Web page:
These include: 1) the development of in vitro models to study tendon cell biology 2) mechanobiology: investigating the mechanism of the cell response to applied mechanical load 3) tendon biomechanics: investigating the physical properties of the tendon extracellular matrix 4) clinical tissue studies: investigating cell and molecular changes in human connective tissue pathology.

Life in our research group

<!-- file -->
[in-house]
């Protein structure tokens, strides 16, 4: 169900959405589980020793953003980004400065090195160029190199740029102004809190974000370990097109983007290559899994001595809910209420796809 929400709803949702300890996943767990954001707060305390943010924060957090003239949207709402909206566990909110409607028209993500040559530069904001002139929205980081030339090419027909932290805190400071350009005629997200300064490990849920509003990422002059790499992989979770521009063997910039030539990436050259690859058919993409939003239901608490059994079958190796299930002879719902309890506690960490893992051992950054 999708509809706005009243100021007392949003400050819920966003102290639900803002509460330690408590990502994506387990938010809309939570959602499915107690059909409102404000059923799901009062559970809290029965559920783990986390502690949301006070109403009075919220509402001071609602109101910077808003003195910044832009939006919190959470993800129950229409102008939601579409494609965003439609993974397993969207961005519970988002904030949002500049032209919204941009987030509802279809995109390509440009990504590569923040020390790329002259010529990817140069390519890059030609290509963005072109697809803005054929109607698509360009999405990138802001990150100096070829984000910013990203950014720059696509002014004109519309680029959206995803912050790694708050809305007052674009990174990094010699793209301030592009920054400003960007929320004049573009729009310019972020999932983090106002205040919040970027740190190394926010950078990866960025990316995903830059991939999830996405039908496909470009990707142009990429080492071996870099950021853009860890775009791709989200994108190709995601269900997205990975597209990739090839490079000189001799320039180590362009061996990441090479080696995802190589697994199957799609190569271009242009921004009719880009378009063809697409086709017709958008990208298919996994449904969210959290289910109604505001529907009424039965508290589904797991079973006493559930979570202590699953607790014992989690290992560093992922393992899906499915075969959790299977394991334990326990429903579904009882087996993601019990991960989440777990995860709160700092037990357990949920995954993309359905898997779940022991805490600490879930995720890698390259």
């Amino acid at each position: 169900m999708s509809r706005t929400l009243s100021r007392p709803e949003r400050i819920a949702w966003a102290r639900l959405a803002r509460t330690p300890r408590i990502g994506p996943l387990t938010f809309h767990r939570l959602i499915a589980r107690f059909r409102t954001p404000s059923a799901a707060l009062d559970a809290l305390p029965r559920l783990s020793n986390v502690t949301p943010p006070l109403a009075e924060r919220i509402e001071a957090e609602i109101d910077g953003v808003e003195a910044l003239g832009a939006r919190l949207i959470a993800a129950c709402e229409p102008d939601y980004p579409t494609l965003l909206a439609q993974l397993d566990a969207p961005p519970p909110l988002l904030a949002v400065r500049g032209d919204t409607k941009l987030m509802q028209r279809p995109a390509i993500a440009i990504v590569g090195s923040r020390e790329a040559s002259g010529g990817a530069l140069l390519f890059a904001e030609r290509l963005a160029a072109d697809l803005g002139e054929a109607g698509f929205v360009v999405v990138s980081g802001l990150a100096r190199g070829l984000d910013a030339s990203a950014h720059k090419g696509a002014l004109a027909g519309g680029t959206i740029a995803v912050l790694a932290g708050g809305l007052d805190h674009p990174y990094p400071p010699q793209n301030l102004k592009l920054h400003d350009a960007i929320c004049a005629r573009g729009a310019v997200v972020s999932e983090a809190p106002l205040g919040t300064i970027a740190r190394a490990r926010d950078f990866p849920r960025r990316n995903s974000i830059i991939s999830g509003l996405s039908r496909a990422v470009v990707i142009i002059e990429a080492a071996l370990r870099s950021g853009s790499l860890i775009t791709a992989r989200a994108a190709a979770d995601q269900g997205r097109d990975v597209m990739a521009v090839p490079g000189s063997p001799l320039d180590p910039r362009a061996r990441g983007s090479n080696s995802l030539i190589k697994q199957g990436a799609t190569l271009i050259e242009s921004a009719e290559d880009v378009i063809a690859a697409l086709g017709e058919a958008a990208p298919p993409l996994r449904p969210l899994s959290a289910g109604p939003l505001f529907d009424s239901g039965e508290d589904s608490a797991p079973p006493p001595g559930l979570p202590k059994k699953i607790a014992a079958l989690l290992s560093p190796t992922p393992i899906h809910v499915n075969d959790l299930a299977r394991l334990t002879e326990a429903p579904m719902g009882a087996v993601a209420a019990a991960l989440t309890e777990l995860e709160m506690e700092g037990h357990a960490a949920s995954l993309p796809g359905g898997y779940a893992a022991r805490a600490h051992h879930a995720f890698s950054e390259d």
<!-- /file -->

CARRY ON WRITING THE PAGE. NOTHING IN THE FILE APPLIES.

We investigate a number of questions relating to the causes of tendon pain and rupture. We occupy space in the Biomedical Research Centre, a modern purpose-built research building that is well equipped for cell and molecular biology. The open-plan laboratory brings us into everyday contact with other researchers with similar interests. We are part of the Cellular Protease Group (CPG), which has a broad interest in the role of proteases in a variety of different diseases. We are also an integral part of the Musculoskeletal Research Group, which has research interests in cartilage, bone, tendon, ligament and fascia, all common sites of joint disease. We collaborate with scientists and clinicians in UEA and the Norfolk and Norwich University Hospital, as well as colleagues outside the Norwich Research Park. For example, we have a major and growing collaboration with a team of biomedical engineers from Queen Mary, University of London. Our work is funded by major charities, such as Arthritis Research UK and The Wellcome Trust, as well as local charities such as Action Arthritis. We have regular lab meetings, attend seminars, and engage with other scientists from a range of disciplines at national and international research meetings. In a typical year we will present our work at the biannual conferences of the British Society for Matrix Biology and the annual conference of the British Society for Rheumatology. Highlights in 2013 include a plenary lecture at the Combined Orthopaedic Research Society meeting in Venice, Italy, and a keynote lecture at the International Symposium on Ligaments and Tendons in Arezzo, Italy.